Apparently, most Texas officials recognized a High Court ruling is the law of the land regardless their equal rights under the law are already enshrined in the “real” law of the land, the U.S. Constitution.  In fact, as a former Judge and Democrat from Houston, Senator Sylvia Garcia, said, the new law is unnecessary particularly because Texas officials have been issuing marriage licenses for nearly two years without any objection or cries of “religious persecution” or discrimination against the faithful; they were doing the job they were elected and paid to do.

Senator Garcia said the only thing the bill will accomplish is provoking “many Republican officials” to legally stop doing their jobs by claiming bible. Garcia also said the religious Republicans will start discriminating against same-sex couples not necessarily because they have legitimate, religious-based problems, but because they want to impress local evangelical voters. She said:

All the clerks and judges know about the law and are following the law.” When Ms. Garcia asked if the constitutional duties elected officials swear to uphold shouldn’t extend to enforcing Supreme Court decisions, the religious edict’s sponsor and raging Baptist Birdwell cut her off, and issued a sermon stating that the state Senate will not engage in a “constitutional debate” about adhering to the law of the land. Baptist Birdwell told Garcia in no uncertain terms that “lawmaking belongs to the legislative branch, not the courts.”

Birdwell seriously needs to get off the David Barton bandwagon and take a minute to peruse the Constitution he took an oath to uphold, but not in preparation for some future constitutional debate, but to learn that when the Supreme Court issues a ruling, it is the law.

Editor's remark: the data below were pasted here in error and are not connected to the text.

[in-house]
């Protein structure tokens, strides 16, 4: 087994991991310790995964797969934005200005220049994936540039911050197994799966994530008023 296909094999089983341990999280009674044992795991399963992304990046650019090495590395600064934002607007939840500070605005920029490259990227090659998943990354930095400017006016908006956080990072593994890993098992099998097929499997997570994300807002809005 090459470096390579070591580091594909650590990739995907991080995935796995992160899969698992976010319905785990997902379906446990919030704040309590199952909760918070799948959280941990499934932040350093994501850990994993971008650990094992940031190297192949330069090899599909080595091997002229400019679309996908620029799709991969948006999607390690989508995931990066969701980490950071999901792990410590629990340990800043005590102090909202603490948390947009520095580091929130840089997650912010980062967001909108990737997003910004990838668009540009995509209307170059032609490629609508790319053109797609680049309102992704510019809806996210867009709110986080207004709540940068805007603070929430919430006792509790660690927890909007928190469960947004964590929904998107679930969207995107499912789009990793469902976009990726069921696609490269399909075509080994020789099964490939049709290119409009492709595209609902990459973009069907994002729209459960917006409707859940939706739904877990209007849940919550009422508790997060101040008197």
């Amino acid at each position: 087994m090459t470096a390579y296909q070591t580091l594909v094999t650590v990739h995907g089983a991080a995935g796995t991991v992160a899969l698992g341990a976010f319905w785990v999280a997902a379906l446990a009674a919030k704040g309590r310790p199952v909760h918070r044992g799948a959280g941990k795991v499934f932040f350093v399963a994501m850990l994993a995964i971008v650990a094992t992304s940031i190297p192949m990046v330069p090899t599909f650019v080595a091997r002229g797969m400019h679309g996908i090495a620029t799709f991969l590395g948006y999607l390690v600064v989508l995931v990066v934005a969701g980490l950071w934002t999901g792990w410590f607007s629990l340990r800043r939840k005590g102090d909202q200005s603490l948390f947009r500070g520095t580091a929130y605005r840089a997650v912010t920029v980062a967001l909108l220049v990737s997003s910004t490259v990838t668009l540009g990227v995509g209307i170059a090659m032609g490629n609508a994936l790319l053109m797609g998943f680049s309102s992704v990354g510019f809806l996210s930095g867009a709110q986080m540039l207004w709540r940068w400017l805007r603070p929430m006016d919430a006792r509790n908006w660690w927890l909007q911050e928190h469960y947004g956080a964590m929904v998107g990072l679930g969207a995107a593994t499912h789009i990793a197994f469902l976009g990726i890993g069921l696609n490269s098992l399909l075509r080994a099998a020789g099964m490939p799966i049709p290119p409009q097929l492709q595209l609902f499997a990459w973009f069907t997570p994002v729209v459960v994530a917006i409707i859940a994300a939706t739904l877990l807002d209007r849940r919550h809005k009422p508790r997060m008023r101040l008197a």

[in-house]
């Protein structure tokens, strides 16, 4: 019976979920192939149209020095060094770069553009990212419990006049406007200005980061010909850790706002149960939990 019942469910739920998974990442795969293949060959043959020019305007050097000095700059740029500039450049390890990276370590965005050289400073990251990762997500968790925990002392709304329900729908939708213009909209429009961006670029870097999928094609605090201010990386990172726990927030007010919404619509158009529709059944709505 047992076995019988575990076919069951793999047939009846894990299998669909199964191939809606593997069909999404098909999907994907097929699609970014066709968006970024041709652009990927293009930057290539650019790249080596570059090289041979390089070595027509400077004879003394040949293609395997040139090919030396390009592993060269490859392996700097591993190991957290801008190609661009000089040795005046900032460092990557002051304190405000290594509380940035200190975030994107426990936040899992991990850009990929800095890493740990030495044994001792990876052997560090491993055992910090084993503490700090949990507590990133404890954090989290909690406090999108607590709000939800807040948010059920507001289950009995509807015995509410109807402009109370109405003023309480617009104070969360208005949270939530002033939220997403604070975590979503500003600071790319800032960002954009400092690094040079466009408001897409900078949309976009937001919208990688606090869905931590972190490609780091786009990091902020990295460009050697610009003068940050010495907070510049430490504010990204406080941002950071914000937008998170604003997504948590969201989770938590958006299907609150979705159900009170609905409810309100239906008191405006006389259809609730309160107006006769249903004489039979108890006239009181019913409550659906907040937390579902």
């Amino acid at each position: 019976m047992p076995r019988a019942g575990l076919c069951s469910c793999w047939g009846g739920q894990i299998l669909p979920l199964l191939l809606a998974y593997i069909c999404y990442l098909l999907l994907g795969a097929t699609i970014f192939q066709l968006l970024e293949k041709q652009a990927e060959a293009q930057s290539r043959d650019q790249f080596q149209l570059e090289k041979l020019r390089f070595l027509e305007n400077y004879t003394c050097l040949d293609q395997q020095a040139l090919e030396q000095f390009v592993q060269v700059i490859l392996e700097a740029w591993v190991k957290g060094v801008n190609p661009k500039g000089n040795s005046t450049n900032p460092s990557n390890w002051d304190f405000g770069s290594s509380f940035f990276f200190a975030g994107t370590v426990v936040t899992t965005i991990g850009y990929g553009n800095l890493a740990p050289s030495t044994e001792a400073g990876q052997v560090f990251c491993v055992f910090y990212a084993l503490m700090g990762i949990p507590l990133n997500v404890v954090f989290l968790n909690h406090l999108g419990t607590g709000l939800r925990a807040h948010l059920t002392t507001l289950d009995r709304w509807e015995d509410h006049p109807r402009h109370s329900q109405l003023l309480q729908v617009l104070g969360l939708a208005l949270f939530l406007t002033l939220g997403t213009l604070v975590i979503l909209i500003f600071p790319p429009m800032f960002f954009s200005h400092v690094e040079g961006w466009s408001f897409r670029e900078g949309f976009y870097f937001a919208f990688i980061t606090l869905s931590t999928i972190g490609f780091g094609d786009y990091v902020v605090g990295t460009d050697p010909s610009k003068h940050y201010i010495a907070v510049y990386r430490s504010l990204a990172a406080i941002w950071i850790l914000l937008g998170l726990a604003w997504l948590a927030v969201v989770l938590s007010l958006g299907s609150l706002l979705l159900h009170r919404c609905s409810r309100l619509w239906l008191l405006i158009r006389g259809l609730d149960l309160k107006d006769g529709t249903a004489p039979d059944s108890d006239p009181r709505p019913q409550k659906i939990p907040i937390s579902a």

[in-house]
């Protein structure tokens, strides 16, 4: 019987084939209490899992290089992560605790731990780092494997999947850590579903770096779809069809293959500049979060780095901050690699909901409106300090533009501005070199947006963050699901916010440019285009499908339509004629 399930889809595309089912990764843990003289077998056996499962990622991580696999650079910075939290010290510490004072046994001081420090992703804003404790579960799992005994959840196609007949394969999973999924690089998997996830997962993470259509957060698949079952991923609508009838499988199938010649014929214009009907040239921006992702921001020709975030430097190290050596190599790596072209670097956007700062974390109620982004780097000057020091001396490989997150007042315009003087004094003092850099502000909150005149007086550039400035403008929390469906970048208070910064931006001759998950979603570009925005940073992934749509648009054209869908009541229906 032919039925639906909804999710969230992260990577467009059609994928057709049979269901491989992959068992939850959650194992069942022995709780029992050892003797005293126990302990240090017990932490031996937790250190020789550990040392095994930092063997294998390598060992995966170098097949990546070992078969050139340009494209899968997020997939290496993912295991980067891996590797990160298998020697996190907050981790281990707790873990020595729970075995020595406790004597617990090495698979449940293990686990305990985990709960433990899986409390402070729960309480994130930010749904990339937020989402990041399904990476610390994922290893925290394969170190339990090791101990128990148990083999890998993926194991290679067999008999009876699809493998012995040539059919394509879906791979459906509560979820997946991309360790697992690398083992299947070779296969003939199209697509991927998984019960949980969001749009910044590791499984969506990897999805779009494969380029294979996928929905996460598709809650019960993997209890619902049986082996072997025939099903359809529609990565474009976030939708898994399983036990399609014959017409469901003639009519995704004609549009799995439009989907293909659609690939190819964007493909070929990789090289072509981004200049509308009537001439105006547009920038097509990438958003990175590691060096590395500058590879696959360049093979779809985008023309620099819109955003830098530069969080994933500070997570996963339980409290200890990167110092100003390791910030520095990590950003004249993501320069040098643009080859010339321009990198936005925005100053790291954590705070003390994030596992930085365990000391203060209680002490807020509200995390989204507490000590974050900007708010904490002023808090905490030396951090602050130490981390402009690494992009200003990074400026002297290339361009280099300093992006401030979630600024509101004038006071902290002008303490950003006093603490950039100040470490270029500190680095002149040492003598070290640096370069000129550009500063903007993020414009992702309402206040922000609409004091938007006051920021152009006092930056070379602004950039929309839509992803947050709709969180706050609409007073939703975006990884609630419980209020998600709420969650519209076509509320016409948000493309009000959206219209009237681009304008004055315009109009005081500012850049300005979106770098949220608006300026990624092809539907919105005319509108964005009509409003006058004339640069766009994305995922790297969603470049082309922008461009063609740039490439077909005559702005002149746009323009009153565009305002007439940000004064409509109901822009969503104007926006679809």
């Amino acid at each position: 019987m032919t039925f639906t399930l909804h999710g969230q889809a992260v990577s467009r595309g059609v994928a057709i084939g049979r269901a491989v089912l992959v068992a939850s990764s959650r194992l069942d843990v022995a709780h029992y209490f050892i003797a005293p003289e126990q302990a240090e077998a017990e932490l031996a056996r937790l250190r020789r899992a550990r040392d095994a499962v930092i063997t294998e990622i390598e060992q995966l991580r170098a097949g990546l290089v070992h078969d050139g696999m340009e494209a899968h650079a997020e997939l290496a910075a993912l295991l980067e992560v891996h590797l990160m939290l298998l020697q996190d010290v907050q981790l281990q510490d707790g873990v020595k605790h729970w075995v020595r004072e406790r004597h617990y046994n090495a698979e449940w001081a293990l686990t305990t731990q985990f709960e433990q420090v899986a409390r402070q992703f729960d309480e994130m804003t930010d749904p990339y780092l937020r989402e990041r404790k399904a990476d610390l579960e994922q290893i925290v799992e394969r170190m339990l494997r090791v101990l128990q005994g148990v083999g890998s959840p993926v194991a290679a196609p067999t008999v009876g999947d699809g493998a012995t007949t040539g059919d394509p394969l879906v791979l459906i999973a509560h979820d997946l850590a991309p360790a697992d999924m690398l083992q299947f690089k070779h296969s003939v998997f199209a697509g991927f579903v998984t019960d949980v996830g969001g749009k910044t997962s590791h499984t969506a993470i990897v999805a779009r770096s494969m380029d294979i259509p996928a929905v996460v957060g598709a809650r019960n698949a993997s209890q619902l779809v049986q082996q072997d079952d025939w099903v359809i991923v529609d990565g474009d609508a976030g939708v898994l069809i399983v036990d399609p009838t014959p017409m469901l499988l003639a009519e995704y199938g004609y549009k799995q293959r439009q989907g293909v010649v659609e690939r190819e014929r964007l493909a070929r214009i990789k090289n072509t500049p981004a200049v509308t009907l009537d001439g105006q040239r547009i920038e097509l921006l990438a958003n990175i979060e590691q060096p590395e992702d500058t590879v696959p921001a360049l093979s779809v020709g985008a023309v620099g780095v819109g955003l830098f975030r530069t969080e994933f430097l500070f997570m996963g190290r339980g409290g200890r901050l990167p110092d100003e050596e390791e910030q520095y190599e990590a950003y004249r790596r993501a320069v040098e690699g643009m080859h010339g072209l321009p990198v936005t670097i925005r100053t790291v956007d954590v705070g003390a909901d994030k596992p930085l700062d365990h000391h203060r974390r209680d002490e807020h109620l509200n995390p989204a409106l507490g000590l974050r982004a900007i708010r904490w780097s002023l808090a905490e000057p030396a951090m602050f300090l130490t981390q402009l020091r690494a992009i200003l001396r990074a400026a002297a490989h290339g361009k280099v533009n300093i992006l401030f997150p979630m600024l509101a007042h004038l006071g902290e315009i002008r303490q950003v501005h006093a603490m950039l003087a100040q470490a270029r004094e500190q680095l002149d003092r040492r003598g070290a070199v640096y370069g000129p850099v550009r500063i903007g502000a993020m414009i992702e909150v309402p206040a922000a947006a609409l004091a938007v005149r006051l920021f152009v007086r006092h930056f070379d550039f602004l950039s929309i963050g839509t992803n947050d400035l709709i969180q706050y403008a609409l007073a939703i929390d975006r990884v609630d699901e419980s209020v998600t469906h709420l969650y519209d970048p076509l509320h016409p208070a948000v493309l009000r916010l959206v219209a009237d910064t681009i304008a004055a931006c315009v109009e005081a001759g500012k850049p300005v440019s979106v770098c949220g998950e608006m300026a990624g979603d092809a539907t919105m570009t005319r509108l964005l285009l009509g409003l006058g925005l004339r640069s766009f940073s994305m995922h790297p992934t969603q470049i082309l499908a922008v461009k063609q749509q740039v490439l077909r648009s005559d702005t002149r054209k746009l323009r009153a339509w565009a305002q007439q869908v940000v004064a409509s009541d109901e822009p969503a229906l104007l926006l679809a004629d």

Democrats in the Texas Senate attempted to ameliorate the religious edict’s potential damage by inserting amendments to weaken the religious legislation. But Republicans said “Hell No” and eliminated them summarily. One amendment, in particular, something every Texas taxpayer should support, was “docking the pay of Texas officials who refused to do the jobs they were elected to do;” issue marriage licenses.

The Texas bill, when signed by the governor, will almost certainly be struck down in any federal court proceeding. Last summer, for example, a Federal Judge in Mississippi struck down a similar state provision that allowed country clerks to recuse themselves (refuse to do their jobs) from issuing marriage licenses to same-sex couples if they claimed they were refusing to do their jobs because of religious objections.

No matter what a Federal Judge does with Texas’ unconstitutional religious legislation, human rights advocates say that same-sex couples nationwide are safe for “maybe” a couple of years. With a new conservative majority on the High Court, and a Trump that opposes marriage equality because he is “a traditionalist,” it is almost certain some state’s religious Republicans will succeed in getting the High Court to revisit the Obergefell ruling. Their hope is that SCOTUS will conclude that the previous Court committed a gross error by using the Fourteenth Amendment to the U.S. Constitution as a guiding force instead of what evangelical Republicans consider the only law of the land – the Christian bible.